Page last updated at 12:00 GMT, Thursday, 8 October 2009 13:00 UK

Press review: Berlusconi ruling

Italian media speculate on the future of Italian Prime Minister Silvio Berlusconi after the constitutional court quashed a law that gave him immunity, paving the way for trials against the Italian leader to restart.


Now Silvio Berlusconi has to confront the most difficult phase of his long political career. The constitutional court's sentence is the most sensational event of recent years, the one that could have the biggest political consequences.

The image of a prime minister who from tomorrow will have to turn up in various courts and answer magistrates' questions, under the fear of receiving heavy convictions, is devastating both on the national and the international front.


Silvio Berlusconi has the absolute right to announce that he will go ahead, even after [the ruling]. What he cannot say, as he said yesterday, unfortunately, in the heat of the moment after the sentence, is that the court made this decision "because it is of the left" and part of a movement that wants to subjugate the country.

Although he is convinced that he is the victim of persecution, Berlusconi has in fact managed to govern with as many as 11 trials hanging over him... Even now, despite the unpleasant nature of the accusations, what awaits him in Milan is not the gallows. It is a normal procedure, that will be conducted by a different court to the one that posed the question of constitutionality, and will come up against the statute of limitations next February.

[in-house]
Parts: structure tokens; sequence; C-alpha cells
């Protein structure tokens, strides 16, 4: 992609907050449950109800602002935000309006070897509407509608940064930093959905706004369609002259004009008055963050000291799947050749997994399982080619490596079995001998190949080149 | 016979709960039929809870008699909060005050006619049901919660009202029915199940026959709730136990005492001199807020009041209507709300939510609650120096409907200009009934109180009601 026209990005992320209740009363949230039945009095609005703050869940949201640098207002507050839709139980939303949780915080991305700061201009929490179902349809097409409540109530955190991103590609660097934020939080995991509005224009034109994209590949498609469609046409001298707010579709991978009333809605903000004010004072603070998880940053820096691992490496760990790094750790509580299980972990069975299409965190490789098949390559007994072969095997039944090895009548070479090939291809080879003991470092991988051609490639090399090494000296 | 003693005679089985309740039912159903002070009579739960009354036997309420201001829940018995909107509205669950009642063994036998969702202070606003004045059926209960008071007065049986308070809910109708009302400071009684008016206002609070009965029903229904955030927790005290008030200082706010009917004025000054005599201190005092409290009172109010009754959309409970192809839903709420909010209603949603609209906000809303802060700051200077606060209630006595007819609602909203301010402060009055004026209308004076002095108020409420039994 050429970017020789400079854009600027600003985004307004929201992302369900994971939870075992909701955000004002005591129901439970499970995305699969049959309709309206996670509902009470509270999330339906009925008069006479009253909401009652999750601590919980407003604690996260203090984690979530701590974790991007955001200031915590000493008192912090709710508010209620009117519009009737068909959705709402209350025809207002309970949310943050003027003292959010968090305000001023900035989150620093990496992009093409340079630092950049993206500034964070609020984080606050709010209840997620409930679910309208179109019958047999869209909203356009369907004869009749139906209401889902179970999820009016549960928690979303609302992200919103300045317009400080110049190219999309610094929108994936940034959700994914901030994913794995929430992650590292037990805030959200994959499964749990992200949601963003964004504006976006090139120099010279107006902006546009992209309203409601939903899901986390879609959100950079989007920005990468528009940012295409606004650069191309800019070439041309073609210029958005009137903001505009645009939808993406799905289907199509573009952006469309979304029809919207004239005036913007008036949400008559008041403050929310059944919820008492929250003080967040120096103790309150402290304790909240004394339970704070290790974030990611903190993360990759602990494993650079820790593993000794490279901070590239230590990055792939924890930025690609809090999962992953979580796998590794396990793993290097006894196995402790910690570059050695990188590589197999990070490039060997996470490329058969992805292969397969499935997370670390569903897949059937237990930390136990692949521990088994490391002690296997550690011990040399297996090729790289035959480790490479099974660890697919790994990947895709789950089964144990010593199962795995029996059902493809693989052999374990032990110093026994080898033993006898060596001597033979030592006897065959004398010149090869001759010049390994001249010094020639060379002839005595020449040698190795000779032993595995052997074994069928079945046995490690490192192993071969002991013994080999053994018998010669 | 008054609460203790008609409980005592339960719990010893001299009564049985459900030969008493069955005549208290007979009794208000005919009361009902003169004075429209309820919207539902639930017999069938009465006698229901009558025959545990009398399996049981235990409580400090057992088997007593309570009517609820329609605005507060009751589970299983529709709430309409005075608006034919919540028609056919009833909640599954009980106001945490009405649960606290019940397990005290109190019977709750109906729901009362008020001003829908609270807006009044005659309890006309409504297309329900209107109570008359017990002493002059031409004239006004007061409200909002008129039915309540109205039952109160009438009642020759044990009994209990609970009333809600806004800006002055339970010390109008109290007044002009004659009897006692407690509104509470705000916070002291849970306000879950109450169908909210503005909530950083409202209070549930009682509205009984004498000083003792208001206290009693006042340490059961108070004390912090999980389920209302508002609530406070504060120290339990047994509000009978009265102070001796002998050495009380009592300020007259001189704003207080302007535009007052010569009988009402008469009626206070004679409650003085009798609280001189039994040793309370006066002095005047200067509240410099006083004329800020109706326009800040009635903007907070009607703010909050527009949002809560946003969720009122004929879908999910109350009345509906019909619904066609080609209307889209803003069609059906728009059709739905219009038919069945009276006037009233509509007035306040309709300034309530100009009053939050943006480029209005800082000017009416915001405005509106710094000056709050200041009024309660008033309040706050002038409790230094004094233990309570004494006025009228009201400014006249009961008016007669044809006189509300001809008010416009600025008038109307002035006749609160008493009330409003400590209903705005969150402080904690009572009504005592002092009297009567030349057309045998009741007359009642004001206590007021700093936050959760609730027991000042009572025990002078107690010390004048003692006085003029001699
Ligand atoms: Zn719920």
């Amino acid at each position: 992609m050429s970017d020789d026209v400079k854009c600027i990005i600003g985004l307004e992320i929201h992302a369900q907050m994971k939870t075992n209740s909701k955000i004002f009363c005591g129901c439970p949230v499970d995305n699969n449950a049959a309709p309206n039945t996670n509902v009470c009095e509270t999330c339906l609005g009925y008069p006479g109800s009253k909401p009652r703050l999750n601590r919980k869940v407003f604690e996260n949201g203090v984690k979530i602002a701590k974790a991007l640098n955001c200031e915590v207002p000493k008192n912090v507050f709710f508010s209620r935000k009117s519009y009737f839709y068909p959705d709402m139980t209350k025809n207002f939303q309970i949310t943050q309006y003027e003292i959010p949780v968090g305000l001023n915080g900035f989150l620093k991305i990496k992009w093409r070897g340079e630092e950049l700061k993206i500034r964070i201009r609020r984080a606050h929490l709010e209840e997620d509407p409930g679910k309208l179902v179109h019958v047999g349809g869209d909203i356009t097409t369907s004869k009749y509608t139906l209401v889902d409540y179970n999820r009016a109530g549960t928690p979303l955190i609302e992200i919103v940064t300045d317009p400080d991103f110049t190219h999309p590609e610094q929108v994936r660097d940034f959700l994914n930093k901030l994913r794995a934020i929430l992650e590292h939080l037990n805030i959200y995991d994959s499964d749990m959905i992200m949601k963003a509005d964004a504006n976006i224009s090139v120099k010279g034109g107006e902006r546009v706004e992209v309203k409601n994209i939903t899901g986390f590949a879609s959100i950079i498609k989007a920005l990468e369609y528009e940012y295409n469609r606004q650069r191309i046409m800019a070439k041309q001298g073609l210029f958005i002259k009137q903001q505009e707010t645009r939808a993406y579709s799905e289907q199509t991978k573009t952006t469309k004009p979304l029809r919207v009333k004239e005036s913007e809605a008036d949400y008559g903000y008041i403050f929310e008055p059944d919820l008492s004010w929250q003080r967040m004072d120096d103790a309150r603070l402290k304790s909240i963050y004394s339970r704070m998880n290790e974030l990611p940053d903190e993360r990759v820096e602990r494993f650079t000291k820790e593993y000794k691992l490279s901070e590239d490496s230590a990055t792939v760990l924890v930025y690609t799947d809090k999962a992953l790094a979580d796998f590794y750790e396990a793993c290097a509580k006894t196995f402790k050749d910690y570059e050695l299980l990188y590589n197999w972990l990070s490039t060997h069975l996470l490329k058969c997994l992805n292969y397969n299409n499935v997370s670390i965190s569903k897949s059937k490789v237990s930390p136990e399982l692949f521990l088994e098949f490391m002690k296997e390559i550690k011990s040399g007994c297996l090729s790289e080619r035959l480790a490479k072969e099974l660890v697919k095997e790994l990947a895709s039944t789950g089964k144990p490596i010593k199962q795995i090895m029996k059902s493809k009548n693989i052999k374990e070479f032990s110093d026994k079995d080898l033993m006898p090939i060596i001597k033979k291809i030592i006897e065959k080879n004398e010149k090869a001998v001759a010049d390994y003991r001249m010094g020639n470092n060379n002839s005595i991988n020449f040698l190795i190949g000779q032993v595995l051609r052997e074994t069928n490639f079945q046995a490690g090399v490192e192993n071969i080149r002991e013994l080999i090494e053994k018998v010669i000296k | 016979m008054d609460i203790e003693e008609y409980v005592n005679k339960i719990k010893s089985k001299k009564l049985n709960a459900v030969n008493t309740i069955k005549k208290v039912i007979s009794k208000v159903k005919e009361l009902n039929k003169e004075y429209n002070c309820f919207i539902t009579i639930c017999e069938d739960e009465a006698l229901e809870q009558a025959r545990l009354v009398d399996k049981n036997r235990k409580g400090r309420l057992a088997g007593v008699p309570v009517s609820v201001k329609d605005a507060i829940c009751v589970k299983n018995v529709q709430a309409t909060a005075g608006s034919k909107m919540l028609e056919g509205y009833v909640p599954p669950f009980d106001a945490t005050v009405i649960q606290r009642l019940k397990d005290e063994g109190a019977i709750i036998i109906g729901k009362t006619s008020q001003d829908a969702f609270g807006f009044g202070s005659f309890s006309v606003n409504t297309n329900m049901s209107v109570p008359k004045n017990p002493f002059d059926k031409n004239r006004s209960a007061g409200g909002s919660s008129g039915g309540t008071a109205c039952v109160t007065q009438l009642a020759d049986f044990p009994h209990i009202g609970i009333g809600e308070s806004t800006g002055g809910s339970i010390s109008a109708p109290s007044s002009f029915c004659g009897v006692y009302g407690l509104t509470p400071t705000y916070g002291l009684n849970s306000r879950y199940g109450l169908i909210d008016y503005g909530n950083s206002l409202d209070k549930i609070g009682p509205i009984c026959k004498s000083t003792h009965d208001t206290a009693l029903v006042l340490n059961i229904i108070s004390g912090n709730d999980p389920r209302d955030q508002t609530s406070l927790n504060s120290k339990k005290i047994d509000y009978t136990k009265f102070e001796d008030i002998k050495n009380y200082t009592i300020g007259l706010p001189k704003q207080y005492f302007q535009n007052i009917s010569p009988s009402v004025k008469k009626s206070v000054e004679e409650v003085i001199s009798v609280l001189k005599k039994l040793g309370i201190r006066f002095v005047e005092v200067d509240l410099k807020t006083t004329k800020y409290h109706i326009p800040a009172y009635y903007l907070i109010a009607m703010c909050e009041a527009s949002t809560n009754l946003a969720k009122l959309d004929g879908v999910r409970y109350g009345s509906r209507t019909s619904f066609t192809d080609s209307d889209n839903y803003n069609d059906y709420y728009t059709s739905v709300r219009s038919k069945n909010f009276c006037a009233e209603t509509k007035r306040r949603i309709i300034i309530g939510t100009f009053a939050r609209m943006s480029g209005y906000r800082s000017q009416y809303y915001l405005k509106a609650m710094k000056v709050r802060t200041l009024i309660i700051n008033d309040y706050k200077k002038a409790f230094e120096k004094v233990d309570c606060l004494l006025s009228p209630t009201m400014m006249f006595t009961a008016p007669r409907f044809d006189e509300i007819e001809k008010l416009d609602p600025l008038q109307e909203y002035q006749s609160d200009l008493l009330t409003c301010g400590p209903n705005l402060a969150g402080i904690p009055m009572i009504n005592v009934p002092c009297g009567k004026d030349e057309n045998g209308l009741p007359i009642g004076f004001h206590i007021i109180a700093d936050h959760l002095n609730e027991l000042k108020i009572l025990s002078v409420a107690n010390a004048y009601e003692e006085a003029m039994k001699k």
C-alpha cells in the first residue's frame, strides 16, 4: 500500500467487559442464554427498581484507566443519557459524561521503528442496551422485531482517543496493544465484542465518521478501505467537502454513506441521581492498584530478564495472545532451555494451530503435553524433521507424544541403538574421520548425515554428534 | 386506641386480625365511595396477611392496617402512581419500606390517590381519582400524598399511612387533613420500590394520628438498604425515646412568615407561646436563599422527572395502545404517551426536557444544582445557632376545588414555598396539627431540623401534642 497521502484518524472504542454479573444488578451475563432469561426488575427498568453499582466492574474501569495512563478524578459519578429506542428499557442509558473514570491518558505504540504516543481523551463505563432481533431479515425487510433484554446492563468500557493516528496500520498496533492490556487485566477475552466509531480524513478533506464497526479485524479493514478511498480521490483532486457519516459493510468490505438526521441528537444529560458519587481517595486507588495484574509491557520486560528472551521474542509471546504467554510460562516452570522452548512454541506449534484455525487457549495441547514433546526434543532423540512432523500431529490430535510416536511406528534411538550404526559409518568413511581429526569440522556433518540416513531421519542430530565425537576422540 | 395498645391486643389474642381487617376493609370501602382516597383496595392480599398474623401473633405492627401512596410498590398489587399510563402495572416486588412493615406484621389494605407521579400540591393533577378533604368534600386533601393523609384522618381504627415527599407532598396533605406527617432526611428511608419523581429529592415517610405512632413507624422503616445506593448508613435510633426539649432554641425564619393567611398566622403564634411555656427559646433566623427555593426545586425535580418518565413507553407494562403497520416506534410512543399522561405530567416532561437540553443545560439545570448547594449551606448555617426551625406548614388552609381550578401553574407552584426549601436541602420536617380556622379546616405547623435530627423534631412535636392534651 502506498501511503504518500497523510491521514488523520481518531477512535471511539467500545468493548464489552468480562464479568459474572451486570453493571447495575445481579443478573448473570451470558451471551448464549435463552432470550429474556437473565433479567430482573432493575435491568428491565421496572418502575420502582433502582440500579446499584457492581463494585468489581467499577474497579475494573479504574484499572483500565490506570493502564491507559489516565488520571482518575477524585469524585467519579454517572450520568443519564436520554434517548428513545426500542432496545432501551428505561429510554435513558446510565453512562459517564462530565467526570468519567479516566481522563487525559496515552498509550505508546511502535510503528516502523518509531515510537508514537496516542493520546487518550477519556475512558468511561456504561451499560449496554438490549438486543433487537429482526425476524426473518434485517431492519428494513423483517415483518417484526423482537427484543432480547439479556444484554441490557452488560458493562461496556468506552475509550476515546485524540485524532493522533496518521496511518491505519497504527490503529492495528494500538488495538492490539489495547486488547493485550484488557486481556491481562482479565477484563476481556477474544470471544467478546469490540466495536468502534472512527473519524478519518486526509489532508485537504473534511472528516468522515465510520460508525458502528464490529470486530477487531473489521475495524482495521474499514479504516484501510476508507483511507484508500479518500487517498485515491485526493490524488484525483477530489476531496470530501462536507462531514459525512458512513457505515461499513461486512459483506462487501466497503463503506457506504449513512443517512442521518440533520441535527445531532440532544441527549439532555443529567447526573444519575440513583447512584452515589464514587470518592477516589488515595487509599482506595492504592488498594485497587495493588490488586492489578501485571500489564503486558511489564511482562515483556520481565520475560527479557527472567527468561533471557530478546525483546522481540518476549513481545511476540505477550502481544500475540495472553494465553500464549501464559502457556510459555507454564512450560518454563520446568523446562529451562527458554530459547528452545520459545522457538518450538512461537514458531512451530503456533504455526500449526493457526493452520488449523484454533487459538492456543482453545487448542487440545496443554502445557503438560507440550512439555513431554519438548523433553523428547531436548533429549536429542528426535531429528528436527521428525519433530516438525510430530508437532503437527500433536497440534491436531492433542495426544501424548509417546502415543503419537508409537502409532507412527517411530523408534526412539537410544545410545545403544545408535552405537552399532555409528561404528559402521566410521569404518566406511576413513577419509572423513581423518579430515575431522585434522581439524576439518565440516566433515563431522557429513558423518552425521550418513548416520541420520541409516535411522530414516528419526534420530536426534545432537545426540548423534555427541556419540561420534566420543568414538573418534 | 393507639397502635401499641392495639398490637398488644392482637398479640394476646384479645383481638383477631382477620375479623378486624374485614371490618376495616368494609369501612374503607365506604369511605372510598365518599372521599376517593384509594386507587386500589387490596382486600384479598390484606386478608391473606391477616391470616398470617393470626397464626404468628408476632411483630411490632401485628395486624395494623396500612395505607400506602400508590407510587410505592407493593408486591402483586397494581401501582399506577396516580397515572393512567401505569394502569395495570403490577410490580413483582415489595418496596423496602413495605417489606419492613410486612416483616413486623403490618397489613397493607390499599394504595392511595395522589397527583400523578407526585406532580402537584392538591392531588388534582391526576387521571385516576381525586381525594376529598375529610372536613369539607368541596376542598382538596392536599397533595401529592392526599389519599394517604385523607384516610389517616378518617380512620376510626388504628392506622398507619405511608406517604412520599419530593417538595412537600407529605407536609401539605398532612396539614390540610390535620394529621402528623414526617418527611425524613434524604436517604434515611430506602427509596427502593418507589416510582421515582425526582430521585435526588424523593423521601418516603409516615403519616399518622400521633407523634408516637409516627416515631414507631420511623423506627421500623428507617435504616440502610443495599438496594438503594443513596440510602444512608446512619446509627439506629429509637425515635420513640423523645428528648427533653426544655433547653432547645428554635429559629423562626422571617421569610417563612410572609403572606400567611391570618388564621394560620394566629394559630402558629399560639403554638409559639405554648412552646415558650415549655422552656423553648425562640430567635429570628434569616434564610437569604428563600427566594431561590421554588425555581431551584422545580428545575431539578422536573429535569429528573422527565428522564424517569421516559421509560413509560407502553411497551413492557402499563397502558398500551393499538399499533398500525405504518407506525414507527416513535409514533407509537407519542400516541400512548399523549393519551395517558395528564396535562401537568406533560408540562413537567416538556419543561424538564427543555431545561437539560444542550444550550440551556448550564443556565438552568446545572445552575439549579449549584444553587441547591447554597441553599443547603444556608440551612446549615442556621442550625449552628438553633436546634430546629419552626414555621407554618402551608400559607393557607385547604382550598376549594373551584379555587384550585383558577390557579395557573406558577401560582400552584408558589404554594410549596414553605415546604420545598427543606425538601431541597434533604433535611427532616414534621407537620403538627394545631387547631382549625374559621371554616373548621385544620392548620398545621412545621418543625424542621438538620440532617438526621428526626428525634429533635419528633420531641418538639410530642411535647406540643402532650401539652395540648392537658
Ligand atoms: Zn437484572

If it is still permissible to say it, in the midst of the din, democracy showed its force of freedom yesterday. In the Italy of 2009 not everything can be intimidated by the violence of power and its apparatus, not everything is up for blackmail, not everything is up for sale.

The worst in fact, is still to come. Instead of going to the polls, as the men of the right were threatening in past days in order to make the risk of ungovernability and instability weigh on the court, yesterday Berlusconi rushed to say that his government was absolutely solid like his majority, and will carry on. In reality the prime minister is suffering from his gradual weakening.


Berlusconi will return to the courts. We will see some fine scenes. [He] has fire in his belly, and he is not the type to make gestures. He will go ahead fuelled by his obstinacy and his personal will, and backed by the support of the Italians, which not even his enemies deny.

He will stay away from adventurous and useless early elections. He will not do anything scary, let alone despotic, as an anxious and puerile (opposition leader Dario] Franceschini insinuated. The problem is not Berlusconi, who wallows in trials and has been used to cock fights for many years. The problem is the system.

Once again it is a judicial ruling that sets the course of politics, the agenda of Italian public life.


Even if it will not be easy to govern and to confront the trials suspended by [the immunity law], Berlusconi has already done it in the past.

The paradox of a leader consecrated by the popular vote but at risk of attrition from a sentence that reopens the doors of the courts is destined to weigh on the political future of Italy.

The international echo, often malevolent, that surrounds the Berlusconi saga, promises to grow until it becomes deafening. But if they are read correctly, the defeats can be managed. The prime minister remains the only point of balance not only of the governing majority but of the system. There is no trace of an opposition capable of being a candidate to run the country.

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